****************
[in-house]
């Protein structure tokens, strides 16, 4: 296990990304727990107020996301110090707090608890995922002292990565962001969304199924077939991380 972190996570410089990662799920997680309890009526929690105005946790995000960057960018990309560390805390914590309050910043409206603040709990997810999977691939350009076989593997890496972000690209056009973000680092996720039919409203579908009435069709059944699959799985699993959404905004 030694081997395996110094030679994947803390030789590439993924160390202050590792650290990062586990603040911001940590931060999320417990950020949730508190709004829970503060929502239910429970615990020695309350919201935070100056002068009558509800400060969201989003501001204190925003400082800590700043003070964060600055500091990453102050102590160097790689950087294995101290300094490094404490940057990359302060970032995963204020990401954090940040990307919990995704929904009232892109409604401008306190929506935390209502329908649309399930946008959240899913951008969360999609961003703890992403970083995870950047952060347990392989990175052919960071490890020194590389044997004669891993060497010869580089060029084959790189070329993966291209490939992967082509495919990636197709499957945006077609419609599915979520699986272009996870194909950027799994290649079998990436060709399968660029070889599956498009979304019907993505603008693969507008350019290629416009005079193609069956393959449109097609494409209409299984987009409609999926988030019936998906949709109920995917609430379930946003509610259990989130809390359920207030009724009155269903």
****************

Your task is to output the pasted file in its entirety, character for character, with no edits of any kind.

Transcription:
[in-house]
């Protein structure tokens, strides 16, 4: 296990990304727990107020996301110090707090608890995922002292990565962001969304199924077939991380 972190996570410089990662799920997680309890009526929690105005946790995000960057960018990309560390805390914590309050910043409206603040709990997810999977691939350009076989593997890496972000690209056009973000680092996720039919409203579908009435069709059944699959799985699993959404905004 030694081997395996110094030679994947803390030789590439993924160390202050590792650290990062586990603040911001940590931060999320417990950020949730508190709004829970503060929502239910429970615990020695309350919201935070100056002068009558509800400060969201989003501001204190925003400082800590700043003070964060600055500091990453102050102590160097790689950087294995101290300094490094404490940057990359302060970032995963204020990401954090940040990307919990995704929904009232892109409604401008306190929506935390209502329908649309399930946008959240899913951008969360999609961003703890992403970083995870950047952060347990392989990175052919960071490890020194590389044997004669891993060497010869580089060029084959790189070329993966291209490939992967082509495919990636197709499957945006077609419609599915979520699986272009996870194909950027799994290649079998990436060709399968660029070889599956498009979304019907993505603008693969507008350019290629416009005079193609069956393959449109097609494409209409299984987009409609999926988030019936998906949709109920995917609430379930946003509610259990989130809390359920207030009724009155269903």